Scam of the day – January 18, 2014 – Investment advice from Bernie Madoff

Convicted Ponzi schemer Bernie Madoff who stole 50 billion dollars from unsuspecting victims may be the last person from whom you would accept investing advice, but in fact, his advice, as contained in a recent jailhouse interview Madoff gave to the Wall Street Journal does have good advice for people hoping to avoid the fate of Madoff’s many victims.  As you may remember, Madoff did not invest any of the money he received from investors who gave him money.  Instead, he used the money for his own purposes and paid off older investors with money received from newer investors.  Ultimately, this house of cards came toppling down, as it does with all Ponzi schemes when too many people ask for their money and the fraud becomes exposed.

TIPS

With great “chutzpah,” in the interview, Madoff blamed his victims for their losses.  He said that his investors were “sophisticated people” who should have known better.  “People asked me all the time, how did I do it.  And I refused to tell them, and they still invested.  Things have to make sense to you.  You should ask good questions.”  And about this he is correct. No one should ever invest in anything that they do not totally understand.  In Madoff’s situation, with 20/20 hindsight we can see that his investment strategy was impossible, but investors should not have relied on him.  They should have tried to understand the strategy and if they could not understand it, which no one would have been able to do, they should not have invested.  In addition to Madoff’s advice, I would also warn you against ever investing with an investment adviser such as Madoff who both makes the investment decisions and also holds the assets.  These activities should be divided between an investment adviser and a separate broker-dealer who actually holds the investments.  Had this elemental rule been followed by Madoff investors, they would have immediately known that there were no investments.

Scam of the day – December 30, 2012 – Former LA police officer charged in investment scam

Two weeks ago a former Los Angeles police officer was arrested on investment fraud in regard to a phony real estate investment scam.  Among the victims were thirteen present Los Angeles police department employees including four detectives who should have known better.  This scam is a good example of what is called affinity fraud where people put undeserved trust in someone offering an investment opportunity because that person is “someone like me.”  Affinity fraud works because people trust other people who may share a common bond.  Bernie Madoff preyed upon Jewish charities and individuals who trusted them because he shared their religion.  Brad Bleidt, another Ponzi schemer, scammed investors who trusted him because, like him, many of his investors were Masons.  The list goes on and on.  Scammers take advantage of every connection they can make with their victims to gain their trust and then steal their money.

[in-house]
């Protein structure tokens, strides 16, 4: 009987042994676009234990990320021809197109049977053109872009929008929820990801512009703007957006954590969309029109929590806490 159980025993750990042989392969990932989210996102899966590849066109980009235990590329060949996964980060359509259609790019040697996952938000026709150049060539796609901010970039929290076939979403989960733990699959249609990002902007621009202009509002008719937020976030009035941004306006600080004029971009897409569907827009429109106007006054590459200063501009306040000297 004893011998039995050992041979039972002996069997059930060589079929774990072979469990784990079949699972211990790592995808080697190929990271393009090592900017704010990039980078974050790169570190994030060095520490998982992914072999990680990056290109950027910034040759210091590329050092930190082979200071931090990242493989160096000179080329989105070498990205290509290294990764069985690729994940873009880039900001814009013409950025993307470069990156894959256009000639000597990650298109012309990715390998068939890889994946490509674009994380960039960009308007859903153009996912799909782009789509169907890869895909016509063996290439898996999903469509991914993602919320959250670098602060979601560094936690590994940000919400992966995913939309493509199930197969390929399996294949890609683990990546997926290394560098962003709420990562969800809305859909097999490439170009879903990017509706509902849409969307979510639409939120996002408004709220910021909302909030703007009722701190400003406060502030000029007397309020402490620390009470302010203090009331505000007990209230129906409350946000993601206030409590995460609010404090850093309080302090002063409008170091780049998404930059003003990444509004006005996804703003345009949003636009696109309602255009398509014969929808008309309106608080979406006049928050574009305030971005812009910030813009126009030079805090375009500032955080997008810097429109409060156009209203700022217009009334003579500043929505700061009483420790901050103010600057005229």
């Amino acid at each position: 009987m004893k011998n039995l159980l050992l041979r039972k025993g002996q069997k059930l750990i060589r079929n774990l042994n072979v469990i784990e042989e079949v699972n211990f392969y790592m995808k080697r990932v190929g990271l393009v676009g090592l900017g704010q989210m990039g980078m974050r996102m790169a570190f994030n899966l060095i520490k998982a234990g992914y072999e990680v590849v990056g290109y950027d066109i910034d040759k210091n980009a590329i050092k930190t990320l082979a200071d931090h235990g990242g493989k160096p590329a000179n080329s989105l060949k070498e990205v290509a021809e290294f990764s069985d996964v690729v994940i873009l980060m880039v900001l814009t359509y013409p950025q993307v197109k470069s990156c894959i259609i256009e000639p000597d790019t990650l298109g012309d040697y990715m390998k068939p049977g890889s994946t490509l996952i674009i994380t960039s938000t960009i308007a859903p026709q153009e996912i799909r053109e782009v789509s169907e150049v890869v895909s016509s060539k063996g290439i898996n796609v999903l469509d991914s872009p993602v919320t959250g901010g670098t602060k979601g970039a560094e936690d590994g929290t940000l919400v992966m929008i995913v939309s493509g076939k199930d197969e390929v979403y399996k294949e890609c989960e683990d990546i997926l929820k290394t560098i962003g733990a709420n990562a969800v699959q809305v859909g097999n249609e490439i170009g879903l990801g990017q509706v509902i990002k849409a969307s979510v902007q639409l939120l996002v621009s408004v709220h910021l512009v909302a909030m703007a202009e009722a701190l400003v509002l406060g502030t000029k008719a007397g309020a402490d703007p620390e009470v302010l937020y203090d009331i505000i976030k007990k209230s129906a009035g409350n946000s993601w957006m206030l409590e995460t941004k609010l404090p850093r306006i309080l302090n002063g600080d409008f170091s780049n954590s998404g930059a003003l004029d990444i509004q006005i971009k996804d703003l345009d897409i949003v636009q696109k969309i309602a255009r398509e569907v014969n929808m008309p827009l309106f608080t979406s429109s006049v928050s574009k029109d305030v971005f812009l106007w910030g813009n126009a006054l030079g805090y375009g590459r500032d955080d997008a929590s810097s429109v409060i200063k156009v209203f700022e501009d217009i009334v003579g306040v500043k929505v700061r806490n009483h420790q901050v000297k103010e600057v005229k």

TIPS

Merely because someone may share a common bond with you, whether it is race, religion or membership in a fraternal organization, you cannot trust that person when it comes to investing your money.  Remember my motto, “trust me, you can’t trust anyone.”  Before investing in anything, you should confirm that the investment and the investment advisor are legitimate.   You also should make sure that you truly understand the investment.  Bernie Madoff’s victims did not understand the type of investing strategy he employed.  If they did, they would have seen that it was flawed.  You can find detailed information about how to evaluate investments and investment advisors in my book “The Truth About Avoiding Scams.”

Scam of the day – September 24, 2012 – Bernie Madoff update

Bernie Madoff, the foremost Ponzi schemer in history is now serving the third year of his 150 year sentence in a federal prison in North Carolina.  His victims, many of whom lost their entire life savings have continued to feel the pain of his criminal acts  However, quietly and often out of the news, Irving Picard, the trustee appointed to liquidate Bernard L. Madoff Investment Securities and to attempt to recover funds on behalf of the victims of Madoff has been having some success.  Recently, Picard sent partial reimbursement checks ranging from $1,784 to $526.9 million dollars and totalling 2.48 billion dollars to 1,230 former customers and victims of Madoff.  The average payout of this distribution was 2.02 million dollars.  This brings the total amount recovered from various sources including insurance and settlements to 3.63 billion dollars.  It is expected that 44% of the victims with valid claims will end up totally compensated for their losses, which is amazing for scam victims

TIPS

The best way to not be swindled is to not be taken in the first place.  Madoff’s scam epitomized two common scam dangers.  The first is affinity fraud.  People tend to trust people who are “like them” without questioning what is being proposed to them.  Someone “like us” would never steal from us is how the victims think.  The truth is that scam artists, the only criminals we call artist,s make it a point to play up whatever they have in common with their victims, such as race, religion or ethnicity to get their victims to trust them instead of doing the kind of due diligence you should do before getting involved in any investment.  The second scam danger prominent in Madoff’s Ponzi scheme was that people who invested in it did not understand how the investment worked.  You should never invest in anything that you do not fully understand.  No one understood what Madoff was doing because, frankly, if they did, they would understand that it couldn’t work.  You may miss out on some good investments by limiting your investments to things you understand, but you won’t be a victim of a scam.